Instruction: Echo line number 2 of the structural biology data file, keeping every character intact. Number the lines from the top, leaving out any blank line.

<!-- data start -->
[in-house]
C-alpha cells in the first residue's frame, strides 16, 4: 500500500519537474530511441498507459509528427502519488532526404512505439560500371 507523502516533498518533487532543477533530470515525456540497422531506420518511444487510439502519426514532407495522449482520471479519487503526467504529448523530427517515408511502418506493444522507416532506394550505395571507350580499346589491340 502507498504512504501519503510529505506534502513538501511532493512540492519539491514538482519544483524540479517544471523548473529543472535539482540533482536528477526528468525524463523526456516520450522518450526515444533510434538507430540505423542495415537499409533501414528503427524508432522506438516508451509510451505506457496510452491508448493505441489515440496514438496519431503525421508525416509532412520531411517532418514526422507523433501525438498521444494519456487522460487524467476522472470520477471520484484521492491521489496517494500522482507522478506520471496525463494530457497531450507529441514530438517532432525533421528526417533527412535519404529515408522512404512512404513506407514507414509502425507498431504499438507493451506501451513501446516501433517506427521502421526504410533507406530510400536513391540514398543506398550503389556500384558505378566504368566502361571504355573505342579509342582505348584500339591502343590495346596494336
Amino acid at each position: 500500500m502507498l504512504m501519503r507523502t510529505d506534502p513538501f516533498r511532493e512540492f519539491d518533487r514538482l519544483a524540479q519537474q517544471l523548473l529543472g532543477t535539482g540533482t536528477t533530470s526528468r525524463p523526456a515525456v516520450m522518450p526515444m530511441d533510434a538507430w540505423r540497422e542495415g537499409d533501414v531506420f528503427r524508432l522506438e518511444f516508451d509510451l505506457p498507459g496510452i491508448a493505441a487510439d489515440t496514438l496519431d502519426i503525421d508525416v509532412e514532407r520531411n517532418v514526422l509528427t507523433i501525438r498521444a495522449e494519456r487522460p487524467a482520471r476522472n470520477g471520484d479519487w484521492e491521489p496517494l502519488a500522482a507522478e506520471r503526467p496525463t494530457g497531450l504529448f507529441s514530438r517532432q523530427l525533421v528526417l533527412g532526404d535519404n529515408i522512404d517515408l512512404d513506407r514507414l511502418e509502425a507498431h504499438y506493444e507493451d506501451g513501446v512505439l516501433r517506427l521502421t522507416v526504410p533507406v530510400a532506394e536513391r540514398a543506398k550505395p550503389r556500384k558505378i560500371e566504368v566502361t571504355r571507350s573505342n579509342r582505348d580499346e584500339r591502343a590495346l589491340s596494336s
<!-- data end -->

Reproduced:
C-alpha cells in the first residue's frame, strides 16, 4: 500500500519537474530511441498507459509528427502519488532526404512505439560500371 507523502516533498518533487532543477533530470515525456540497422531506420518511444487510439502519426514532407495522449482520471479519487503526467504529448523530427517515408511502418506493444522507416532506394550505395571507350580499346589491340 502507498504512504501519503510529505506534502513538501511532493512540492519539491514538482519544483524540479517544471523548473529543472535539482540533482536528477526528468525524463523526456516520450522518450526515444533510434538507430540505423542495415537499409533501414528503427524508432522506438516508451509510451505506457496510452491508448493505441489515440496514438496519431503525421508525416509532412520531411517532418514526422507523433501525438498521444494519456487522460487524467476522472470520477471520484484521492491521489496517494500522482507522478506520471496525463494530457497531450507529441514530438517532432525533421528526417533527412535519404529515408522512404512512404513506407514507414509502425507498431504499438507493451506501451513501446516501433517506427521502421526504410533507406530510400536513391540514398543506398550503389556500384558505378566504368566502361571504355573505342579509342582505348584500339591502343590495346596494336